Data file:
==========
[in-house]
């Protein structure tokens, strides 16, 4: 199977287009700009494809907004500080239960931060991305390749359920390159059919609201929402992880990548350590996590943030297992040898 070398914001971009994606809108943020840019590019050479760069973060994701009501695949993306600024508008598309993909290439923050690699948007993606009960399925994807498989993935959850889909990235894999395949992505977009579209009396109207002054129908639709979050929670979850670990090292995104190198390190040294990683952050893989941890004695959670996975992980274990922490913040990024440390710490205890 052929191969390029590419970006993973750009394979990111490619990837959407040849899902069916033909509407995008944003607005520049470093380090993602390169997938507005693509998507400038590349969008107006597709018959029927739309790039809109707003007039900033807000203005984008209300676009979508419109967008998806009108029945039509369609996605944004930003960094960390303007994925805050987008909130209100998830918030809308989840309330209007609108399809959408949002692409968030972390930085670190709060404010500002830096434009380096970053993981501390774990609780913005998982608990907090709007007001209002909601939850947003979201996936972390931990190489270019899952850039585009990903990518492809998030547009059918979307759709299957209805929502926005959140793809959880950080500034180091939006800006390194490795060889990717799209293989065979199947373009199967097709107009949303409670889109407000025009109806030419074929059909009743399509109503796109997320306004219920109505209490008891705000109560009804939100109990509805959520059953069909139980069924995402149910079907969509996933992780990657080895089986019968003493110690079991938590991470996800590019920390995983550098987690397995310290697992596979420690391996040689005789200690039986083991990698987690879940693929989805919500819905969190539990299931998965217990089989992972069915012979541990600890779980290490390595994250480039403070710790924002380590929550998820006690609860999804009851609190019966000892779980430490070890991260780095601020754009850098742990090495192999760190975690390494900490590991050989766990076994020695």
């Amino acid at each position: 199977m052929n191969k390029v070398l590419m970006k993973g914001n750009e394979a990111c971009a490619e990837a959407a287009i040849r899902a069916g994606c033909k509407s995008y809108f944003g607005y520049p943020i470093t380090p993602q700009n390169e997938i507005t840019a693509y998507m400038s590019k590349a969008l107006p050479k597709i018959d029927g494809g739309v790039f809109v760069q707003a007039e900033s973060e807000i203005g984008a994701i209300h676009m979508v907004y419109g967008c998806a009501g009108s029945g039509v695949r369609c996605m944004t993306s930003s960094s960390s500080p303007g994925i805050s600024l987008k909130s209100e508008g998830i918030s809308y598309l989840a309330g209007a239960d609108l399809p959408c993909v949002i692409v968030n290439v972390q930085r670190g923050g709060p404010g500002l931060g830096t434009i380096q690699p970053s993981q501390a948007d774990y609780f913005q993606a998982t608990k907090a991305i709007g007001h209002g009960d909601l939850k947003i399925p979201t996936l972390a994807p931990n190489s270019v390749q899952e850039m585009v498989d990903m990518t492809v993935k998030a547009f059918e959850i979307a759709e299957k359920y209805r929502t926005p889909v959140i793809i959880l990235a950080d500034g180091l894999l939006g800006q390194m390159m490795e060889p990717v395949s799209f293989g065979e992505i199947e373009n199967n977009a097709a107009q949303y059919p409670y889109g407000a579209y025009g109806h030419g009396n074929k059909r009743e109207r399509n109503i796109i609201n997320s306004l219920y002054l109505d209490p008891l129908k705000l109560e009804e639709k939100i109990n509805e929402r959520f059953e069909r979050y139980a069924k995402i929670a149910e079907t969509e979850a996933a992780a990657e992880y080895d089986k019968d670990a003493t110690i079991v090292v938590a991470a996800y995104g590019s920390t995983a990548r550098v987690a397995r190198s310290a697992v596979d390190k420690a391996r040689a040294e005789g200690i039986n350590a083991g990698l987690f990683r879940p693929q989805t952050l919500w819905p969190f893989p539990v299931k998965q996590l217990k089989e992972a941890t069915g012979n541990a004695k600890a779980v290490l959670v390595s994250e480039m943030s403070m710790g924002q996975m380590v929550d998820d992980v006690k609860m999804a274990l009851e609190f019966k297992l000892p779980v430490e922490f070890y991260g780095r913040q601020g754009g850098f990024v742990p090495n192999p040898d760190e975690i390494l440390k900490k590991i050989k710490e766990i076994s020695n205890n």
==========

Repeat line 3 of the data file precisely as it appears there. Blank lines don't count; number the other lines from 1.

């Amino acid at each position: 199977m052929n191969k390029v070398l590419m970006k993973g914001n750009e394979a990111c971009a490619e990837a959407a287009i040849r899902a069916g994606c033909k509407s995008y809108f944003g607005y520049p943020i470093t380090p993602q700009n390169e997938i507005t840019a693509y998507m400038s590019k590349a969008l107006p050479k597709i018959d029927g494809g739309v790039f809109v760069q707003a007039e900033s973060e807000i203005g984008a994701i209300h676009m979508v907004y419109g967008c998806a009501g009108s029945g039509v695949r369609c996605m944004t993306s930003s960094s960390s500080p303007g994925i805050s600024l987008k909130s209100e508008g998830i918030s809308y598309l989840a309330g209007a239960d609108l399809p959408c993909v949002i692409v968030n290439v972390q930085r670190g923050g709060p404010g500002l931060g830096t434009i380096q690699p970053s993981q501390a948007d774990y609780f913005q993606a998982t608990k907090a991305i709007g007001h209002g009960d909601l939850k947003i399925p979201t996936l972390a994807p931990n190489s270019v390749q899952e850039m585009v498989d990903m990518t492809v993935k998030a547009f059918e959850i979307a759709e299957k359920y209805r929502t926005p889909v959140i793809i959880l990235a950080d500034g180091l894999l939006g800006q390194m390159m490795e060889p990717v395949s799209f293989g065979e992505i199947e373009n199967n977009a097709a107009q949303y059919p409670y889109g407000a579209y025009g109806h030419g009396n074929k059909r009743e109207r399509n109503i796109i609201n997320s306004l219920y002054l109505d209490p008891l129908k705000l109560e009804e639709k939100i109990n509805e929402r959520f059953e069909r979050y139980a069924k995402i929670a149910e079907t969509e979850a996933a992780a990657e992880y080895d089986k019968d670990a003493t110690i079991v090292v938590a991470a996800y995104g590019s920390t995983a990548r550098v987690a397995r190198s310290a697992v596979d390190k420690a391996r040689a040294e005789g200690i039986n350590a083991g990698l987690f990683r879940p693929q989805t952050l919500w819905p969190f893989p539990v299931k998965q996590l217990k089989e992972a941890t069915g012979n541990a004695k600890a779980v290490l959670v390595s994250e480039m943030s403070m710790g924002q996975m380590v929550d998820d992980v006690k609860m999804a274990l009851e609190f019966k297992l000892p779980v430490e922490f070890y991260g780095r913040q601020g754009g850098f990024v742990p090495n192999p040898d760190e975690i390494l440390k900490k590991i050989k710490e766990i076994s020695n205890n």